During repackaging there are two kinds of composite packages to consider. An open package has no constraints upon the order or processing of its contents, but is simply an aggregation of other packages. The contents of an open package can be freely manipulated without compromising the package itself, and its presence is implied by the presence of its contents. A closed package has constraints that require that its contents be installed in the context of the package (installation) itself, and its presence must be explicitly indicated.
Often, target nodes on the network will already have one or more of the simple packages referred to in a composite package installed before the composite package is sent. If the composite package is an open package, it is highly wasteful of bandwidth to send simple packages already installed to a target node, as the simple packages are not required to complete installation of the composite package.
Standards have been implemented for software distribution formats, such as the Posix 1387.2 standard. It uses four primary objects: Fileset, Subproduct, Product, and Bundle. This standard essentially specifies installation format in a Unix environment. It calls upon other Posix standards for definitions and requirements used in the standard.
Net News uses a filtering mechanism in order to send news articles to network machines, such that only what is requested and required be sent. There is no hierarchical structure to the articles, however, so the same problems do not arise as with software distribution.
The present invention provides a method and apparatus for transmitting a software package made up of other smaller packages across a network in a tree distribution pattern in which the transmitting node is the root, and clients requiring some part of the package are certain nodes in the tree. According to the invention, information is provided to nodes at branches in the tree concerning which parts of the composite package are required by the clients to which that node is supplying the package. The branch node transmits only parts of the package to each of its child nodes which are required by nodes below and including that child node in the tree. Each package constituting the software package can be unpacked once any packages upon which it is contingent have been unpacked.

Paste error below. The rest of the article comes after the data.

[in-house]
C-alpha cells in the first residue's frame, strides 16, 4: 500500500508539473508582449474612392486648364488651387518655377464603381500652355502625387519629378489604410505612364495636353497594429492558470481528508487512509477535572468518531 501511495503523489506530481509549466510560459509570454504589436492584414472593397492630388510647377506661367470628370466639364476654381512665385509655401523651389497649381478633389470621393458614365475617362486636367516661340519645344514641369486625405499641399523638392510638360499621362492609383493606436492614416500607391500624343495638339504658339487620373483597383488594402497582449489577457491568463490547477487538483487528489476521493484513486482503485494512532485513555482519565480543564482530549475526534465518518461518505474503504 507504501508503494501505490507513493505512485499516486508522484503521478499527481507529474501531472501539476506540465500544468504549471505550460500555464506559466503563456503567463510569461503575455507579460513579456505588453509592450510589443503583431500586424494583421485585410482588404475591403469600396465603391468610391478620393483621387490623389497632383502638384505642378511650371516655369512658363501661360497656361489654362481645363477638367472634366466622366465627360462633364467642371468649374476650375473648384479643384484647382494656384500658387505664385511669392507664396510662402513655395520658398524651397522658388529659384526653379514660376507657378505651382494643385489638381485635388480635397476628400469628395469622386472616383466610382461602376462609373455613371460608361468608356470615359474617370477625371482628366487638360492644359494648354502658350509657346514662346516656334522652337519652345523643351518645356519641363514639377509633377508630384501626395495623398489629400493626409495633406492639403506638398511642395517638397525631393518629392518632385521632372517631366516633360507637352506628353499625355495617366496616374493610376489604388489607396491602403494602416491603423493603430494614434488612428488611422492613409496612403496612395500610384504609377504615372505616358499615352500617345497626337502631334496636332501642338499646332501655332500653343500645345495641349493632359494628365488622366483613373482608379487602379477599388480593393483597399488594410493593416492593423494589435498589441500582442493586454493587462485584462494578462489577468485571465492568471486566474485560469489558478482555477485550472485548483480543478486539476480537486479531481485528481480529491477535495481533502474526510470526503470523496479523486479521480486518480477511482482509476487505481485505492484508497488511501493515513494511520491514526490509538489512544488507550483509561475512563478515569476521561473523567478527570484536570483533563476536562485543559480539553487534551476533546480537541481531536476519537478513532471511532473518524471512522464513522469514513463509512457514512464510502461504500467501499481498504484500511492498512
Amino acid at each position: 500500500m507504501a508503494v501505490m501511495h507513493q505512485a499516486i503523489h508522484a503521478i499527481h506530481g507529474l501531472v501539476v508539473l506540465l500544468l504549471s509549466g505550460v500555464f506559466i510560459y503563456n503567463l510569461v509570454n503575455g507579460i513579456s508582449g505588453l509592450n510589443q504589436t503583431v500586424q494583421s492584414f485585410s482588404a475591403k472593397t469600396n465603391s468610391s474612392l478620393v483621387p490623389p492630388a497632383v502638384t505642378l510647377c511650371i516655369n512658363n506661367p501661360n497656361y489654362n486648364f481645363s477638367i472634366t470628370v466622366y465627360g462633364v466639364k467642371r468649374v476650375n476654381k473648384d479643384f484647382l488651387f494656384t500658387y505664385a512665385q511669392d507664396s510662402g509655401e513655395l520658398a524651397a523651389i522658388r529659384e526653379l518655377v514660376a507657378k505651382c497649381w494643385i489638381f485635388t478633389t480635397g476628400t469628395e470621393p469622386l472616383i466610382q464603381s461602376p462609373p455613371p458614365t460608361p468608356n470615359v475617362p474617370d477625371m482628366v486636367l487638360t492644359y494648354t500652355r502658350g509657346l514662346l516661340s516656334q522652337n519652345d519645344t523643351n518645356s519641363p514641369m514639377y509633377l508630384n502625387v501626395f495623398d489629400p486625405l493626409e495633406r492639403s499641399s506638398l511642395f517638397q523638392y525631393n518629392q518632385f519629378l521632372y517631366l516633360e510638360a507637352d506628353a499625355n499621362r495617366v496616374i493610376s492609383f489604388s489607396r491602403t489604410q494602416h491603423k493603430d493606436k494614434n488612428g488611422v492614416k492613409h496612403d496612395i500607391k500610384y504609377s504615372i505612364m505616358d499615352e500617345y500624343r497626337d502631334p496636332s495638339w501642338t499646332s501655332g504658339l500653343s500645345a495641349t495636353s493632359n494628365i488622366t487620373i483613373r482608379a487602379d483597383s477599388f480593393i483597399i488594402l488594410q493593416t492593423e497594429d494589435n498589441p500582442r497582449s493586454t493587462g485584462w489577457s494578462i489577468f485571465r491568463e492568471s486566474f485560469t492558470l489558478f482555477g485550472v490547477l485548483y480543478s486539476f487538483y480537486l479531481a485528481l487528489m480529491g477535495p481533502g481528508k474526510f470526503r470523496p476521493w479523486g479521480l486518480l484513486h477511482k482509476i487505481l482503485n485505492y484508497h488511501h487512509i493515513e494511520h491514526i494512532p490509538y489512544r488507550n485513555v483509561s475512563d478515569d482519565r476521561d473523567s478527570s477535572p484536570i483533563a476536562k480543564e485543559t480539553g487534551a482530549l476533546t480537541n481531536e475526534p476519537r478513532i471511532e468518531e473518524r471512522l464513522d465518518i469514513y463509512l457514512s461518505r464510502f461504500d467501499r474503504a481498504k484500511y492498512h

The invention further provides a method and apparatus for transmitting a software package made up of other smaller packages across a network by sending each of the smaller packages individually in a tree distribution pattern only to the nodes on which the smaller package in question is required, in which the transmitting node is the root, and clients requiring the smaller package are certain nodes in the tree. Each of the smaller packages constituting the software package can be unpacked once any packages upon which it is contingent have been unpacked.
In one aspect of the invention, the packages forming the software package are sent as a single entity, and repackaging is carried out at branch nodes in the tree when all nodes further down the tree along a particular branch do not require all the packages forming the package received at the branch node to be sent. A repackaged software package passed down each of the branches then contains only the packages which are required by nodes below that branch.
In another aspect of the invention, different packages forming a software package are multicasted independently to target nodes at which they are required, and then each package is unpacked once all the packages required at a target node have been received.